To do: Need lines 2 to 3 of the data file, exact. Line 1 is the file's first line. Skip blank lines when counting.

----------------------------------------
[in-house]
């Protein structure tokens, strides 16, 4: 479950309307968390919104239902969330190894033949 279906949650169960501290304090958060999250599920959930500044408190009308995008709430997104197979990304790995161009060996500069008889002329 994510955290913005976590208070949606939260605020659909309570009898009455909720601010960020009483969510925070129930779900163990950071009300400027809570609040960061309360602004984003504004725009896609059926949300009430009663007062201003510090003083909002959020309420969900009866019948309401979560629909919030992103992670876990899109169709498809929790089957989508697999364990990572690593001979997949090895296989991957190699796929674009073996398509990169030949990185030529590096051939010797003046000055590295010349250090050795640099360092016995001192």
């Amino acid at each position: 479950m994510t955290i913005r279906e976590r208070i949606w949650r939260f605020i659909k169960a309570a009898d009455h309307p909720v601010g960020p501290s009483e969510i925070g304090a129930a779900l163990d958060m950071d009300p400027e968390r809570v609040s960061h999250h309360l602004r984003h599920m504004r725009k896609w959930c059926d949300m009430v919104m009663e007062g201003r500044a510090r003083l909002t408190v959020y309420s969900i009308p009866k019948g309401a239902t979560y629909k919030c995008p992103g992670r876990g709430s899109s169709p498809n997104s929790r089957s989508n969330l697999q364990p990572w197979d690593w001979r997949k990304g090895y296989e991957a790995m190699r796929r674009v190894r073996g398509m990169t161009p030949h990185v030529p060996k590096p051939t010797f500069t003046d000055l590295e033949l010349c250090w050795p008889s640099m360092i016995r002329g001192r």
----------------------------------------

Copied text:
């Protein structure tokens, strides 16, 4: 479950309307968390919104239902969330190894033949 279906949650169960501290304090958060999250599920959930500044408190009308995008709430997104197979990304790995161009060996500069008889002329 994510955290913005976590208070949606939260605020659909309570009898009455909720601010960020009483969510925070129930779900163990950071009300400027809570609040960061309360602004984003504004725009896609059926949300009430009663007062201003510090003083909002959020309420969900009866019948309401979560629909919030992103992670876990899109169709498809929790089957989508697999364990990572690593001979997949090895296989991957190699796929674009073996398509990169030949990185030529590096051939010797003046000055590295010349250090050795640099360092016995001192």
């Amino acid at each position: 479950m994510t955290i913005r279906e976590r208070i949606w949650r939260f605020i659909k169960a309570a009898d009455h309307p909720v601010g960020p501290s009483e969510i925070g304090a129930a779900l163990d958060m950071d009300p400027e968390r809570v609040s960061h999250h309360l602004r984003h599920m504004r725009k896609w959930c059926d949300m009430v919104m009663e007062g201003r500044a510090r003083l909002t408190v959020y309420s969900i009308p009866k019948g309401a239902t979560y629909k919030c995008p992103g992670r876990g709430s899109s169709p498809n997104s929790r089957s989508n969330l697999q364990p990572w197979d690593w001979r997949k990304g090895y296989e991957a790995m190699r796929r674009v190894r073996g398509m990169t161009p030949h990185v030529p060996k590096p051939t010797f500069t003046d000055l590295e033949l010349c250090w050795p008889s640099m360092i016995r002329g001192r």